This month, we talk recreational mathematics with Haim Gaifman, Professor of Philosophy at Columbia University. Click here to listen to our conversation.

Are numbers mind-independent entites, or are they just social constructs? A mountain is definitely real–you can climb it, take pictures of it, fall off it, show it to your friends, and so on. It wasn’t brought into existence by people agreeing that anything about it was true. But not everything is like that. The law not to cross the street when the light is red, for instance, only is the way it is because we all agree that that should be the law. If we were to change our minds about it, the law would *thereby* change. This raises an interesting question: which of these two things are numbers more like? Are they the way they are independently of what human beings decide, or are facts about numbers constituted by the conventions we decide to adopt?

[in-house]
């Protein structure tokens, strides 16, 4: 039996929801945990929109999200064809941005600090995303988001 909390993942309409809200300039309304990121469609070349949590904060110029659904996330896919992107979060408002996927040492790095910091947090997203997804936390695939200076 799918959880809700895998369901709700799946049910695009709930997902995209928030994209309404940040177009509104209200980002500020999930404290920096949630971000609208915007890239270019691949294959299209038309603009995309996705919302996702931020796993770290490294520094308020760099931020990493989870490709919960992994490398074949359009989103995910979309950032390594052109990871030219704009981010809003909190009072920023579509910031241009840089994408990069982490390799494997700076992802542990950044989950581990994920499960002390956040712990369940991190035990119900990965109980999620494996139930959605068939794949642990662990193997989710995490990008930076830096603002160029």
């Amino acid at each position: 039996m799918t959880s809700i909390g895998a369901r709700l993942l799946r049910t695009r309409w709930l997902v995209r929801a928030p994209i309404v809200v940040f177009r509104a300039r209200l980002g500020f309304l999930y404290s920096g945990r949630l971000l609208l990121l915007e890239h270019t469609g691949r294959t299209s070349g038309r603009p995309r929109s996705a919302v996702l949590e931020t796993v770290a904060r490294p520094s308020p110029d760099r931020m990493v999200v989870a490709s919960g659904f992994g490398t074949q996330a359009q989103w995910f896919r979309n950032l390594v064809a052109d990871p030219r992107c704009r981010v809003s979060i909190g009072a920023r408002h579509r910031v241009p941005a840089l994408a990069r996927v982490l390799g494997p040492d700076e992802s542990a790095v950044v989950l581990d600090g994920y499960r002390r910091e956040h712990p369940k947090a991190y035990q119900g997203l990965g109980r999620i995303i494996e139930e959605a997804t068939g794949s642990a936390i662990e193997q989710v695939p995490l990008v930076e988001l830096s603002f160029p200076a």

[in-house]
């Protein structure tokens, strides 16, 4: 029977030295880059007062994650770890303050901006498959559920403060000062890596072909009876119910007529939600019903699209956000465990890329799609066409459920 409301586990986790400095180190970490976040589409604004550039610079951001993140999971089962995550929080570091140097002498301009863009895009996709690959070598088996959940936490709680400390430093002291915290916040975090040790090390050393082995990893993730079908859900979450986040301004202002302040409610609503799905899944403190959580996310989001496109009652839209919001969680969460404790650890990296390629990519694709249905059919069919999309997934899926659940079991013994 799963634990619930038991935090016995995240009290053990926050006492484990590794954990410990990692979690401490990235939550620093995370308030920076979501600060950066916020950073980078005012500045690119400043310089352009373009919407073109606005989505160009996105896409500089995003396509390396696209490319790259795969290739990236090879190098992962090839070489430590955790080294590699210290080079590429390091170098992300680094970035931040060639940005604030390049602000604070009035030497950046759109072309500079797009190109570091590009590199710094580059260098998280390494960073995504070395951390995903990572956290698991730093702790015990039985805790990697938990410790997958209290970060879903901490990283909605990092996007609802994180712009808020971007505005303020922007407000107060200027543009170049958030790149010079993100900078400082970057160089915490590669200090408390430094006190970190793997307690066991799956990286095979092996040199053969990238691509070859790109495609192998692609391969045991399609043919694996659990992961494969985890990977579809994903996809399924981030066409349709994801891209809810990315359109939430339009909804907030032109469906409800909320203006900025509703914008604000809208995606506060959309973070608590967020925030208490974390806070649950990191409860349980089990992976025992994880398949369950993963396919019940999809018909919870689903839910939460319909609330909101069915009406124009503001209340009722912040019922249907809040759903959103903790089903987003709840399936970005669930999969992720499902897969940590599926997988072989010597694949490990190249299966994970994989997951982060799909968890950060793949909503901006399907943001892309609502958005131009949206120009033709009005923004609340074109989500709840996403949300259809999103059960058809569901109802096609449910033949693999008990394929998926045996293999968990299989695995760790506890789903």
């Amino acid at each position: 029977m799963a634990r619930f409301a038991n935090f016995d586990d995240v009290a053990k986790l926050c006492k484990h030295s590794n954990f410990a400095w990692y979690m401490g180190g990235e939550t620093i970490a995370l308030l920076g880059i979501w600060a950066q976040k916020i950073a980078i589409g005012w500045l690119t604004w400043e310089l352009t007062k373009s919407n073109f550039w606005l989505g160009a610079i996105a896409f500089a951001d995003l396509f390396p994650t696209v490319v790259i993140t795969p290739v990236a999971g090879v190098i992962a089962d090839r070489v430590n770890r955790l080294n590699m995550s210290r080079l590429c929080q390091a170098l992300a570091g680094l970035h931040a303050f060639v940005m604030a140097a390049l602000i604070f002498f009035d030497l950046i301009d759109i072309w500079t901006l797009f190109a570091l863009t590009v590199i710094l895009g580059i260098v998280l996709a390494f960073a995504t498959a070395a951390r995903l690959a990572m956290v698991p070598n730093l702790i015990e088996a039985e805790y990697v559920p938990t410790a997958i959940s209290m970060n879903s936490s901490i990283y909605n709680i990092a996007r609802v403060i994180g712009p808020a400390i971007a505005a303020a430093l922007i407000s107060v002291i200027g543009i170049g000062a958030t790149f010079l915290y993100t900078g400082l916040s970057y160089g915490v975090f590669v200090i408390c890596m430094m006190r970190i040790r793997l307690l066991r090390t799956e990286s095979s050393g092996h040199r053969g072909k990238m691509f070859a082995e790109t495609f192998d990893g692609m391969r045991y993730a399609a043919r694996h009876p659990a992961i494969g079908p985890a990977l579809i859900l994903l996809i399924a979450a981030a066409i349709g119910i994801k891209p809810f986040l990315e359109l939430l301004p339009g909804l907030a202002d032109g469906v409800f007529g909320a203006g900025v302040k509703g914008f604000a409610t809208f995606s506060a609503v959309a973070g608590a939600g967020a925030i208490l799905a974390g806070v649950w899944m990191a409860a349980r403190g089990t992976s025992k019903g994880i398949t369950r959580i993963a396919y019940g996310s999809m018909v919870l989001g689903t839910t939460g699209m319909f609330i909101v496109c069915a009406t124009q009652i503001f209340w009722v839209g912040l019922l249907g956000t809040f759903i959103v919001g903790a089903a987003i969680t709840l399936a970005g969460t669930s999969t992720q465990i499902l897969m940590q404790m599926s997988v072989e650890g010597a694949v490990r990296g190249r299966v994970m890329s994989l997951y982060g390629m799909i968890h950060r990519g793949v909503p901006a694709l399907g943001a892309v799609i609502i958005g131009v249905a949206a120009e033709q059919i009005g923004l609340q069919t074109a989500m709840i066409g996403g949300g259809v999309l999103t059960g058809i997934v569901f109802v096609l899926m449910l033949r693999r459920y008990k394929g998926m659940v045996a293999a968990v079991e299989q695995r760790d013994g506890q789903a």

In this episode, Haim Gaifman argues that mathematical reasoning just doesn’t make any sense unless we suppose that numbers are mind-independent entities. It’s just built into the nature of mathematics that before we prove some fact about numbers, either the conclusion of the proof is true or it isn’t. It’s not like having proved something *makes it true*.

Join us our guest argues for this view on mathematics by taking us through a delightful array of mathematical puzzles that all have the common feature of being difficult to solve, but easy to understand once solved.

*Matt Teichman*